Unprecedented measurements could help realize quantum-reliant technologies

May 6, 2021
In this artistic representation, the quantum entanglement of two mechanical resonators is represented by the twisting of two tuning forks, so that they cannot be separated from one another. The fully separated shadows, showing no sign of entanglement, represent the information usually available to physicists during experiments. (Jack Bertram/NIST)

In this artistic representation, the quantum entanglement of two mechanical resonators is represented by the twisting of two tuning forks, so that they cannot be separated from one another. The fully separated shadows, showing no sign of entanglement, represent the information usually available to physicists during experiments. (Jack Bertram/NIST)

Two groups of researchers have independently quantum-entangled tiny drum-like structures — a feat difficult to achieve on objects larger than subatomic particles — and performed unprecedented measurements. One group also sidestepped a fundamental quantum limit on measurement uncertainty.

The advances demonstrated in the studies are important for realizing in-development technologies that would rely on quantum properties, such as quantum computing, quantum communications and high-precision measurements.

An experiment conducted at the National Institute of Standards and Technology entangled microscopic drum-like structures and made direct measurements of the system. Another study, led by Finnish physicists, entangled two similar drums and also measured the state of one of the oscillators with precision exceeding the usual limit set by the Heisenberg uncertainty principle. Both studies will be published Friday in Science.

"Apart from practical applications, these experiments address how far into the macroscopic realm experiments can push the observation of distinctly quantum phenomena," physicists Koi-Kwan Lau and Aashish Clerk wrote in a commentary, which will be published in the same issue of Science.

Once described as "spooky action at a distance" by Albert Einstein, quantum entanglement occurs when the states of two or more objects become dependent on each other and cannot be described separately. Knowing the position, the momentum or another attribute of one object directly implies the attributes of others entangled with it, regardless of the space between them. If two coins were entangled and flipped, for instance, looking at the result of one coin would provide enough information to know which side the other landed on.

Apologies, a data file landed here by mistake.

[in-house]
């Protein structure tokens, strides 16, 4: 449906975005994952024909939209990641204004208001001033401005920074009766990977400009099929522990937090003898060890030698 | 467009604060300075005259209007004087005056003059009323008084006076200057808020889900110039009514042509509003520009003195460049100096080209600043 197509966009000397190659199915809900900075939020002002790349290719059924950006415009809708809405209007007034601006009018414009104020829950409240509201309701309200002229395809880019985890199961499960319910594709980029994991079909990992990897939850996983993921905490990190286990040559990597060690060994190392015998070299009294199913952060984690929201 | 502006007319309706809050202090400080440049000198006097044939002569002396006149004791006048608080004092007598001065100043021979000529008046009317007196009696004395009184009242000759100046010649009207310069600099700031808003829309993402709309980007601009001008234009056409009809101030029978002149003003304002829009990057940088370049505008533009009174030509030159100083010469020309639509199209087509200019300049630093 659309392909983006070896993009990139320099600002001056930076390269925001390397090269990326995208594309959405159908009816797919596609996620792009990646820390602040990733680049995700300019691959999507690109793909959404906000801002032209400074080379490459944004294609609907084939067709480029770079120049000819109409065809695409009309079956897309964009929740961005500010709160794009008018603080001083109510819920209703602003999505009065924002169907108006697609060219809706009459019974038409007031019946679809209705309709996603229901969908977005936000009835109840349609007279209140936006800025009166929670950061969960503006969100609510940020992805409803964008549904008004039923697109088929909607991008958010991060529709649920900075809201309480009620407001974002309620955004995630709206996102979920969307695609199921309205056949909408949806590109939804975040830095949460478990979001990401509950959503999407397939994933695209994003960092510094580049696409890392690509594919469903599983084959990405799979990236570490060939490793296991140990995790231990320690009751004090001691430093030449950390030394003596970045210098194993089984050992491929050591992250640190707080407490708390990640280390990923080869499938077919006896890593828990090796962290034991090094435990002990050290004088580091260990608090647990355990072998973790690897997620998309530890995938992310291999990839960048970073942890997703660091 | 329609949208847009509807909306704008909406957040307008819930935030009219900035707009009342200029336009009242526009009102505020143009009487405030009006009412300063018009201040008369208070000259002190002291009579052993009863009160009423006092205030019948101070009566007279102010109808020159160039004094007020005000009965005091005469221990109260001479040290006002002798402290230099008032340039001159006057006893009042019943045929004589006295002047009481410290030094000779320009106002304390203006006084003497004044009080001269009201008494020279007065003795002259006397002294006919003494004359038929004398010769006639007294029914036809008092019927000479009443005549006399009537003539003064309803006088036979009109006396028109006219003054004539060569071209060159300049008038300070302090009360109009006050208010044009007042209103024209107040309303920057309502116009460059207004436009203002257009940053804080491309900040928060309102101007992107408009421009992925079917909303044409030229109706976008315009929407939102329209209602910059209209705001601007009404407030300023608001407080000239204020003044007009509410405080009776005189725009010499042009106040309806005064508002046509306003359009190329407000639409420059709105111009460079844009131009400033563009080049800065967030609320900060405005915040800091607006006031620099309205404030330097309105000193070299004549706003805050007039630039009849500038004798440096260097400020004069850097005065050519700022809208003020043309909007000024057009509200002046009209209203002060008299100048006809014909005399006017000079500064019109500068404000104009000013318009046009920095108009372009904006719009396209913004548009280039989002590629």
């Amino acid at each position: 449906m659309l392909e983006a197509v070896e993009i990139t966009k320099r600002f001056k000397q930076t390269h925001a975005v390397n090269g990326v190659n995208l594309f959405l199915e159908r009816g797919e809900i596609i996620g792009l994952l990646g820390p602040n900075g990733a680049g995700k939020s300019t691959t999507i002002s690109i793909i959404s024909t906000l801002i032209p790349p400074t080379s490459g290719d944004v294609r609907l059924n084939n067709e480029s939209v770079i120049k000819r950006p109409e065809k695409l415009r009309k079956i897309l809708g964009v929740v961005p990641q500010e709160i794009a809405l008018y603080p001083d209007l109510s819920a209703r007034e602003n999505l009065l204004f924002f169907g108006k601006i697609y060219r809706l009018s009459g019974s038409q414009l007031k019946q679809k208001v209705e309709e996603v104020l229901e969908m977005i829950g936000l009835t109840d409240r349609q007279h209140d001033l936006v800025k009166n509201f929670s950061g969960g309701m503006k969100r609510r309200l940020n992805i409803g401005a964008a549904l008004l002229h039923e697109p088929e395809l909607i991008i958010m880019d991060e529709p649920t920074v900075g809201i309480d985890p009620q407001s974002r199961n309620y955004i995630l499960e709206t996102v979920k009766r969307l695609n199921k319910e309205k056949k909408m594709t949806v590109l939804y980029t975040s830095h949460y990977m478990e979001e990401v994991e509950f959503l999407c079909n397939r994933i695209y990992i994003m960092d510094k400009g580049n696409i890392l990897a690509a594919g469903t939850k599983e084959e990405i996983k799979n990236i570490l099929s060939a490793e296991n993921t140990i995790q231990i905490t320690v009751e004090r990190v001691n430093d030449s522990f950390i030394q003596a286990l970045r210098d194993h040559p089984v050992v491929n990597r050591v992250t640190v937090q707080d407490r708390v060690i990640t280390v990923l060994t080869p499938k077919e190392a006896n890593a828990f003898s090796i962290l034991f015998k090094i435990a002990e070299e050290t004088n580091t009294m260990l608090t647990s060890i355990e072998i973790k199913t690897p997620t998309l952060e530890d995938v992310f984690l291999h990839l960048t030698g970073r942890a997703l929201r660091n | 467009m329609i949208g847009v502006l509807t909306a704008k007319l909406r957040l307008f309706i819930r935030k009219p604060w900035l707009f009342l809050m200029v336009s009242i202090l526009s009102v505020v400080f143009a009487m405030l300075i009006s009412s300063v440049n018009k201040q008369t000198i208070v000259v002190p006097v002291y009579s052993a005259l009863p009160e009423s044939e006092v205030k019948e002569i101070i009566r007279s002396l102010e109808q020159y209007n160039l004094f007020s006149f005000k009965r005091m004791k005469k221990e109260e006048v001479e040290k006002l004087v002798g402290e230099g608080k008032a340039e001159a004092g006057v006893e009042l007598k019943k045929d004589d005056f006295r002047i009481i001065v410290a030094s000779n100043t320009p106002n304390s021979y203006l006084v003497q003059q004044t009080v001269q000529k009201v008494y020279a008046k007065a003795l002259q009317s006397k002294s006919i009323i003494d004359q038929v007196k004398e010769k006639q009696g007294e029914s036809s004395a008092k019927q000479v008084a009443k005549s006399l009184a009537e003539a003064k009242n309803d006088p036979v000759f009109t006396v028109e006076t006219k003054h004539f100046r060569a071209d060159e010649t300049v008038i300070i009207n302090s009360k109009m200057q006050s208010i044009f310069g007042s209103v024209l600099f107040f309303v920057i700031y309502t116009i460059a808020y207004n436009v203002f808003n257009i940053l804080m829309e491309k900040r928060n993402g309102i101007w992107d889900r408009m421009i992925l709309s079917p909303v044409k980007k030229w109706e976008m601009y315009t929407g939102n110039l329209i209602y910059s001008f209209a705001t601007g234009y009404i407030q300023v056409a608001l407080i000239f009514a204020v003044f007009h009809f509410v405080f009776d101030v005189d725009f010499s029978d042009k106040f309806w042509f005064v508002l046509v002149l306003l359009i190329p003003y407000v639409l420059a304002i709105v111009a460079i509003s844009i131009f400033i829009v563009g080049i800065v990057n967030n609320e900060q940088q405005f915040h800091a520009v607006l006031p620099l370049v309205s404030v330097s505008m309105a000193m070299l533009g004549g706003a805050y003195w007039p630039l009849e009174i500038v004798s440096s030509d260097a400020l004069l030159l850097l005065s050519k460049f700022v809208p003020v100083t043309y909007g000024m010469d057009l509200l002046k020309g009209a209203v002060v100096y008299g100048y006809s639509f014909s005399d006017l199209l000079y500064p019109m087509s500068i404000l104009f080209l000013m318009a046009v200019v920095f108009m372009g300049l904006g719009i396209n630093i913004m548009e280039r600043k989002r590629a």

While any object could theoretically be placed in quantum entanglement, demonstrating it on things larger than particles such as electrons or photons has rarely been accomplished, given the challenge of stabilizing the state. Physicists have previously entangled objects as large as small diamonds three millimeters across.

"At the macroscopic scale, being bigger and more massive gets harder and harder, but it's also potentially more powerful," said John Teufel, a physicist at NIST and a lecturer at the University of Colorado Boulder. "That's the constant balance with quantum technology, between how fragile and delicate the states you're working with are, with how powerful they are."

Along with his colleagues, Teufel, a senior author of the NIST paper, used two small aluminum "drums," around 15 micrometers long, roughly the width of a thin human hair. The drumheads, tuned to different frequencies, were connected to a circuit with a different resonance frequency. Pulses of microwaves were fired at the system in a way that was intended to trigger strong correlations between the drums and create entanglement.

The system was then measured by detecting how the microwaves were altered by the Doppler effect when they were reflected back, the waves' frequency changing based on the movement of the drum they struck. Lead author Shlomi Kotler, an assistant professor of physics at The Hebrew University of Jerusalem, compared the method to radar guns used by police officers to monitor the speed of vehicles. The researchers directly measured that the drums were in quantum entanglement.

"For me, that was the main motivation: Can we do it? Is it realistic?" Kotler said. "And, if so, it will be the springboard, the first thing you would do to make complex quantum systems or multidrum devices."